First, the LEC must send field personnel to provision the new circuit on the SONET multiplexer and pull the physical wire to the customer's wiring closet. Then, the ISP must send field personnel to upgrade the router to handle inverse multiplexing of two DS-1s. Thus, the addition of a single DS-1 requires an equipment upgrade and multiple truck rolls, which can cost the service provider anywhere from $500 to $1,000 each, depending on the location.
This example raises several questions that service providers typically face in their efforts to satisfy ever-increasing demand for WAN access bandwidth. How can providers shrink service activation time and eliminate the truck rolls and equipment upgrades that today's access infrastructures require? Moreover, how can service providers contain the escalating lifecycle costs of services and make services easier to upgrade, deliver, and manage?
The solution is to use the intelligent optical edge to transform TDM-based local loops into a packet-switched access infrastructure.
The intelligent optical edge combines the best features of Ethernet switching and SONET/DWDM optical-transmission tech nology. Instead of using traditional TDM interfaces to deliver data services from SONET/DWDM networks, the intelligent optical edge uses Ethernet as a universal service interface.
All services to the business customer can be delivered using an Ethernet interface from existing IP, frame relay, and Asynchronous Transfer Mode (ATM) networks (see Figure 1). An intelligent optical edge supports protocol mediation between IP-over-Ethernet on the customer side and IP over point-to-point protocol (PPP), frame relay, and ATM on the WAN side.
Ethernet switching technology provides better bandwidth efficiency than TDM, plus the intelligence needed for on-demand service activation. Moreover, Ethernet technology has experienced the fastest cost decline and the steepest performance increase of any data-networking technology. Ethernet is ubiquitous in corporate local area networks (LANs), is easy to manage, and requires little to no new training for experienced information technology (IT) staff to implement as a WAN interface.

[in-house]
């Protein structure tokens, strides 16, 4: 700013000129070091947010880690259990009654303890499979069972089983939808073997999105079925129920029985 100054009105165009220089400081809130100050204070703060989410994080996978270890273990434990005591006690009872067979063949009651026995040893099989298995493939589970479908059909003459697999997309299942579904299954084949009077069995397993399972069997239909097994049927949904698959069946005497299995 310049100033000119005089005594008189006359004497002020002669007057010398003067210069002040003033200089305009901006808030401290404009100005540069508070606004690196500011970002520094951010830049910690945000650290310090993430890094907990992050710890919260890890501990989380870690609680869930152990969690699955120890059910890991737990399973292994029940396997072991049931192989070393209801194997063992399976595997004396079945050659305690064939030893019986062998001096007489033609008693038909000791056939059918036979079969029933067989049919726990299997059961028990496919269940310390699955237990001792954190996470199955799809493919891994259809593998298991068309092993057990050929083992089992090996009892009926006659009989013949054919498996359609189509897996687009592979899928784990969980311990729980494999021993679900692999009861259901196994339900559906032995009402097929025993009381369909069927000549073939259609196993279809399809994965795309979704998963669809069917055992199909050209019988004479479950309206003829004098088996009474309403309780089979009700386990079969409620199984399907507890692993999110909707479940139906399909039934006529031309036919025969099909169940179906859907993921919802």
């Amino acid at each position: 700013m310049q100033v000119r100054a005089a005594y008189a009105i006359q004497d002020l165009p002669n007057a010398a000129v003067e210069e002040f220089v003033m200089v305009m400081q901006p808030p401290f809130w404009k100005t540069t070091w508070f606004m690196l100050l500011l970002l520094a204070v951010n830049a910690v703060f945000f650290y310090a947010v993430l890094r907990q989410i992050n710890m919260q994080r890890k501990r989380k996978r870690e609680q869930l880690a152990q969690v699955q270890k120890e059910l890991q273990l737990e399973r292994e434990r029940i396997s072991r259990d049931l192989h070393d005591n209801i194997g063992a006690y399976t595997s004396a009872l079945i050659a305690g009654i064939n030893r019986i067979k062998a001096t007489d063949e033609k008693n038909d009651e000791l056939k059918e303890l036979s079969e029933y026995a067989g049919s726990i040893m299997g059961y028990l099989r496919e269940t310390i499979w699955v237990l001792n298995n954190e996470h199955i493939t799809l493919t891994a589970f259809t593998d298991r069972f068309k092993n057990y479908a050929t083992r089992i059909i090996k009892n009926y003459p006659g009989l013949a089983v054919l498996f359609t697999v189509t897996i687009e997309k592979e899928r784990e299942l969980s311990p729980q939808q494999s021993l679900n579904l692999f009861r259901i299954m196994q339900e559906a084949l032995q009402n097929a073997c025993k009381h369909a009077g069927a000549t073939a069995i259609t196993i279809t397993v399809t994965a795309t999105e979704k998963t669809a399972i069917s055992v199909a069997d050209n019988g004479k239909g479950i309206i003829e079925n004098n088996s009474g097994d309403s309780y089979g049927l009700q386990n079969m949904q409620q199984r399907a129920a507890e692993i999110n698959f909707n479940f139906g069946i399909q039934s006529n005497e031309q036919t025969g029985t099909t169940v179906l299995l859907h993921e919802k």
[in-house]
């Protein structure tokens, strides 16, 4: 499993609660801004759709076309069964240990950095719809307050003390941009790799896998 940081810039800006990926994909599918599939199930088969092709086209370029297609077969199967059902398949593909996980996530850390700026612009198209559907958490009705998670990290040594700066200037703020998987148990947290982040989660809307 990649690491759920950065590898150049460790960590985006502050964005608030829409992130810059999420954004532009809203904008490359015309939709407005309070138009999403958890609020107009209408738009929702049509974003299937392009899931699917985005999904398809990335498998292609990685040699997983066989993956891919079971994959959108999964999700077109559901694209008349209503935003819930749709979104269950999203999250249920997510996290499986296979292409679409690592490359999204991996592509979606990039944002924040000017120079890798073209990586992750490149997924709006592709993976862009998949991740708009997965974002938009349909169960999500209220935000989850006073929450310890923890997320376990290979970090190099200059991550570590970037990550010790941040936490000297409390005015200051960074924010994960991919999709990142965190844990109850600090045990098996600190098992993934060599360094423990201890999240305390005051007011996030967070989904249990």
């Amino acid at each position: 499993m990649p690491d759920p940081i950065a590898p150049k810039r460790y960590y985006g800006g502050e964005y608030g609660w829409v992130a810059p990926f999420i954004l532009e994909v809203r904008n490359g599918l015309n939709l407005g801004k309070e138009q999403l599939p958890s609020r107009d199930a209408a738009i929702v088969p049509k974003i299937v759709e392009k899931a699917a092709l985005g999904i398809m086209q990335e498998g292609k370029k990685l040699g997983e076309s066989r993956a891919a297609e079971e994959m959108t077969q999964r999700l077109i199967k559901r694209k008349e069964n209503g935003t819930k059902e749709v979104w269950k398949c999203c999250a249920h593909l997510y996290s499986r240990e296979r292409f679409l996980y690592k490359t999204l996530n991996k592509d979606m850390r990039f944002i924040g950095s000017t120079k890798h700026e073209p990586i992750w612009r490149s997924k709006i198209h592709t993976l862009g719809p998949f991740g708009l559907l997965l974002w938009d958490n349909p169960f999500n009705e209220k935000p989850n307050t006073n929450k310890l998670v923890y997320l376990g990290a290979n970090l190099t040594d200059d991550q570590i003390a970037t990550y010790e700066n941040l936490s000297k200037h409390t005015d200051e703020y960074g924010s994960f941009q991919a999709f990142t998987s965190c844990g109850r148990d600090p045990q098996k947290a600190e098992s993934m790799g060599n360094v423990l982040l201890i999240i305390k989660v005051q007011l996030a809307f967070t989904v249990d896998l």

Large corporations are already migrating from switched 100-Mbit/sec Ethernet LAN backbones to 1-Gbit/sec Ethernet backbones. The 10-Gbit/sec Ethernet standard is being defined in the Institute of Electrical and Electronics Engineers (IEEE) 802.3 committee now, and implementations are expected by early next year. Since 10 Gbits/sec is very close to the current data rate of the OC-192 SONET interface, the disparity between LAN and WAN bandwidth may finally disappear for the first time in data-communications history.
Simply marrying Ethernet switching directly with the optical-transmission infrastructure is not enough to replace the TDM local loop. Several other requirements must be met before new intelligent access solutions can be widely deployed in service-provider infrastructures.
First, the optical access platform must deliver new services without forcing the service provider to throw away existing network resources for both transmission and switching. Therefore, the access solution must work with SONET transmission equipment and with IP, frame relay, and ATM switching/routing equipment.
Furthermore, while a number of service providers are looking to migrate to voice-over-IP (VoIP) in the future, most of their revenues still come from delivering TDM-based voice services. Therefore, new optical access technologies must support not only Ethernet switching, but also the mapping of TDM traffic such as DS-1/DS-3 voice or private line into standard SONET payloads like VT1.5 1.7 Mbits/sec and STS-1 (52 Mbits/sec).